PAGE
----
Slowly but surely, the ransomware attacks were shifting their focus, with many of the professional criminal organisations turning away from attacking home users in favour of targeting businesses and public sector organisations, encrypting entire networks and making off with tens of thousands of dollars.
Despite this, ransomware still remained somewhat under the radar outside information security circles, but in May 2017, that changed forever with the arrival of WannaCry ransomware.
On that day, people at organisations around the world found themselves faced with a message demanding a ransom payment in exchange for the safe return of their files. WannaCry was spreading around the world with the help of EternalBlue, a leaked NSA hacking tool that had been made public months earlier.
The damage would have been much wider if security researchers hadn't found the killswitch for the attack, which was later blamed on North Korea. However, even if organisations did pay the ransom, there was no mechanism for retrieving the files – the attack seemed to be purely destructive in nature.
Just weeks later, something similar happened when NotPetya - an attack mostly likely launched by the Russian military intelligence - also hit targets around the world. It looked like ransomware, but acted like a destructive wiper.
But despite the high-profile nature of both these incidents, that wasn't the end of ransomware as organisations continued to leave their networks open to compromise by cyber attackers who'd soon find yet another new way to make ransomware even more powerful – and more lucrative – than before, as hackers realised they could spread the malware with more than just phishing attacks.
"WannaCry was the paradigm shift. Because then people realised they could combine lateral movement with a strong payload like ransomware," says Max Heinemeyer, director of threat hunting at Darktrace.
Since then, cyber criminals pushing ransomware have grown bolder and the attacks have gotten much bigger. Now, when entire networks are compromised by hackers, ransomware has become a means of monetizing the attack.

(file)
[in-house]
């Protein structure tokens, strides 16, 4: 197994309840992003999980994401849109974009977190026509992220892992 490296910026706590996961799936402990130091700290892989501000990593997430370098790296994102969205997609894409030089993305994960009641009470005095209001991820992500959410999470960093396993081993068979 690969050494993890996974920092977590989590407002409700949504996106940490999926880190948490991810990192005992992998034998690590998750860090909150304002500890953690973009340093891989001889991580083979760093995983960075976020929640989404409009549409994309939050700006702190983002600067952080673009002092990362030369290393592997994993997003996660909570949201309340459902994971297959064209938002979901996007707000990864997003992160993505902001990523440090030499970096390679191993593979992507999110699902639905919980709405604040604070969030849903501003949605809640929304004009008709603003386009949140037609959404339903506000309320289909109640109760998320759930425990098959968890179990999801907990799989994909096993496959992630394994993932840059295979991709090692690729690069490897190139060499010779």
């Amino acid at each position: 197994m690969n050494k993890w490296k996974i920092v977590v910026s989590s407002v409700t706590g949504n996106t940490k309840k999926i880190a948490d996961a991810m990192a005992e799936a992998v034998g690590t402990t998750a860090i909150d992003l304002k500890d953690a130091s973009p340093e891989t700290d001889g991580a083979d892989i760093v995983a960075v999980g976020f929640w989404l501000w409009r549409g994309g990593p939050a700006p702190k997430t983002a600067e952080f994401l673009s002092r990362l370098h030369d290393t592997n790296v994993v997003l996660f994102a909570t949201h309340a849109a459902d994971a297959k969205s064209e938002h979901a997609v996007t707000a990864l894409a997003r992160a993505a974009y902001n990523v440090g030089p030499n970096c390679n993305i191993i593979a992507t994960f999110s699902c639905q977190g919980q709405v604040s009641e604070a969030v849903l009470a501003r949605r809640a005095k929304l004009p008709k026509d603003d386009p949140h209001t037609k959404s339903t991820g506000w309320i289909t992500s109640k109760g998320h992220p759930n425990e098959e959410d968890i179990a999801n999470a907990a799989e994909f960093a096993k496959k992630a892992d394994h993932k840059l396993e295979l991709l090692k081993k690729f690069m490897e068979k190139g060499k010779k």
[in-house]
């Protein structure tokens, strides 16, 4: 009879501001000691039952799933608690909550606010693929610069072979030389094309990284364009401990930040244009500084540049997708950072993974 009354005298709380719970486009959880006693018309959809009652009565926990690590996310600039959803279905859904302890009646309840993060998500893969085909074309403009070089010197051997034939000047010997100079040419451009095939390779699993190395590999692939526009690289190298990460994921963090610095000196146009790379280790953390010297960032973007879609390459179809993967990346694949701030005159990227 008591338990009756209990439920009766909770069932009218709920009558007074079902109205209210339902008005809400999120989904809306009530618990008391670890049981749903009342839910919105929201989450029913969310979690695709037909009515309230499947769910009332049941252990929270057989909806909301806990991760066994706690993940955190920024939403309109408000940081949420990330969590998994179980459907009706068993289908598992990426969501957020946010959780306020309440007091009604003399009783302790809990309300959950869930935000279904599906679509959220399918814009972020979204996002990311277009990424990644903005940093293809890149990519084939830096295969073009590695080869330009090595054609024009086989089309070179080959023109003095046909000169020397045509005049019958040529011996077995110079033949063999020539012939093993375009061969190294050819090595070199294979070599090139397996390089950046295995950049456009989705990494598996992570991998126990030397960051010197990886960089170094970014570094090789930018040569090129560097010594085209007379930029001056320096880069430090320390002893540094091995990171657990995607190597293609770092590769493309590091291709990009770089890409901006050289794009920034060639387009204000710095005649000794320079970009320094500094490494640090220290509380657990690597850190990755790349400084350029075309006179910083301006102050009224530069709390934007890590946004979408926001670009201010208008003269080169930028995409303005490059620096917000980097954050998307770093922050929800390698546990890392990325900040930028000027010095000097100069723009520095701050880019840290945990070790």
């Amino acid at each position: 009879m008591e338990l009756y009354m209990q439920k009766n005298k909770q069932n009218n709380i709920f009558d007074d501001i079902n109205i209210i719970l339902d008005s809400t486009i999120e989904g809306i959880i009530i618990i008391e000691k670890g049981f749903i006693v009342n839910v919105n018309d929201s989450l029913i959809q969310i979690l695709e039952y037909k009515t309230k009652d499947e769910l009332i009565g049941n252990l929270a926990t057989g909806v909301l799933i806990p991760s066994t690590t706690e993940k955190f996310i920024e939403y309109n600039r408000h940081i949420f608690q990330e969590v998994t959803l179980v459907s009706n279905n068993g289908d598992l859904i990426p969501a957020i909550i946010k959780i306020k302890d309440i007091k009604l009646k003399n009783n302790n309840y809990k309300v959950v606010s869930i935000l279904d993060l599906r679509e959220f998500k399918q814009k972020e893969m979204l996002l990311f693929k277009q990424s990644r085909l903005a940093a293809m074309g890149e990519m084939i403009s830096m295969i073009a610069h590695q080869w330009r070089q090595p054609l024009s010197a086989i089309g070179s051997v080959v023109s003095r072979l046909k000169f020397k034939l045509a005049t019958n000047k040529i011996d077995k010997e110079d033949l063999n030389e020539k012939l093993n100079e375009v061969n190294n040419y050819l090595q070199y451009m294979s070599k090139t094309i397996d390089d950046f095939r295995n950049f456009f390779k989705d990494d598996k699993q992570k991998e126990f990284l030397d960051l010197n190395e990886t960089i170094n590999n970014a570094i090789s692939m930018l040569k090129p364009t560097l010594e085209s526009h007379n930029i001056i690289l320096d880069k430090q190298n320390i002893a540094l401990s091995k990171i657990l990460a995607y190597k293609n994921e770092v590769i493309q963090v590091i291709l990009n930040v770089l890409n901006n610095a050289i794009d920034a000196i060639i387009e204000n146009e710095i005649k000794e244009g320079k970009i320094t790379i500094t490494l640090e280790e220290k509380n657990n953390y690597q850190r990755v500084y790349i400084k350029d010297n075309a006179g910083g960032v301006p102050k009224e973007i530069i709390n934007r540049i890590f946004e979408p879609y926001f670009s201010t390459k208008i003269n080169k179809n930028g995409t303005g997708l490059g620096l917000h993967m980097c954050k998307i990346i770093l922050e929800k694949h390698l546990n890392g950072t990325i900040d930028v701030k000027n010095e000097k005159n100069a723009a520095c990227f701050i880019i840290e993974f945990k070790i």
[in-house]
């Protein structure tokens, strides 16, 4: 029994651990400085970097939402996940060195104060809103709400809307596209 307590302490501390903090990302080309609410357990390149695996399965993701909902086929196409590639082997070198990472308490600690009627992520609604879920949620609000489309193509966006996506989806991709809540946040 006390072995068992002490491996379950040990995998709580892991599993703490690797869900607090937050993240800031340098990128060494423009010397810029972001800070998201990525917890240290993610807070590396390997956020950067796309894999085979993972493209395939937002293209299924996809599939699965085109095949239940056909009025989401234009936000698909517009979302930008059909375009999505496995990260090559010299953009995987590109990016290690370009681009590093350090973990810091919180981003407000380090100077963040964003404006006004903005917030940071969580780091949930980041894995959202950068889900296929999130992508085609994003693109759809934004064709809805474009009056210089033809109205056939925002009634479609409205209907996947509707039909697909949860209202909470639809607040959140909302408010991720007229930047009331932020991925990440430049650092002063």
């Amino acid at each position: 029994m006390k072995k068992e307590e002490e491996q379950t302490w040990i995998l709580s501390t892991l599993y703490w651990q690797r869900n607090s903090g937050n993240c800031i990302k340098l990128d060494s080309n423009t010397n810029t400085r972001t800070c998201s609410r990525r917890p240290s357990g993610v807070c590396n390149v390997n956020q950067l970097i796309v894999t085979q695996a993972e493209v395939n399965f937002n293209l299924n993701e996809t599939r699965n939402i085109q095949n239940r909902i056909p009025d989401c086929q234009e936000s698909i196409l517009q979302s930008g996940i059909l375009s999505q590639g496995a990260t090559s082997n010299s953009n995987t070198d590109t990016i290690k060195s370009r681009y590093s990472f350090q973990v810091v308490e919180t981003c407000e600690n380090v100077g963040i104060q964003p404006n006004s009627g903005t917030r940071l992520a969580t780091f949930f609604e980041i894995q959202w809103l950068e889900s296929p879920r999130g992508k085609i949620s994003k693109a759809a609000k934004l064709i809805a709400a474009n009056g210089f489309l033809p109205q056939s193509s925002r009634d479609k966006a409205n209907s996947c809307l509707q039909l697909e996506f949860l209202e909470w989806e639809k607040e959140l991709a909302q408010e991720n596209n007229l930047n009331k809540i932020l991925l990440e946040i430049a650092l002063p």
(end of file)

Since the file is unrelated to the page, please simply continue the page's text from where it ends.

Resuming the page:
By combining attacks against internet-facing ports, the use of stolen credentials, lateral movement across the network and other techniques, attackers will snake their way through the network until they've compromised everything possible, before finally unleashing the ransomware and taking everything down – often including servers and backups.
This has led to ransomware becoming an extremely lucrative business, with attackers regularly demanding six-figure sums for the decryption key – and despite the numbers involved, 2019 has seen many organisations opt to pay the ransom.
In many cases, it's seen as the lesser of two evils – because restoring the network from scratch could take weeks and not only could it cost as much, the organisation will lose large amounts of business all the time the network is down. So victims pay up, demonstrating to attackers that ransomware works.
Because of this – and the way ransomware distributors rarely get brought to justice – ransomware has become more problematic than ever and the issue will continue into 2020.
But by doing one simple thing, organisations of all sizes could counter the threat posed by ransomware attacks: making sure they have offline backups of their systems and make sure that those backups are regularly tested.
"It's Schrödinger's backup: the state of a backup isn't known until you have to restore from it: you need to know if it's going to save you if something happens," said Gillespie.
"Sometimes people don't want to pay for IT in general, they don't want to pay for a storage safety net they might never use – but there are options and in the grand scheme of things it's better for you," he added.
If organisations secure their networks against attacks and ensure there are backups available if the worst happens, they don't have to pay the ransom – and if people aren't paying ransoms, cyber criminals will stop seeing ransomware as lucrative.
Maybe if these lessons are learned now, ransomware won't be plaguing businesses over the next 30 years – but unfortunately, it's likely to get worse before it gets better.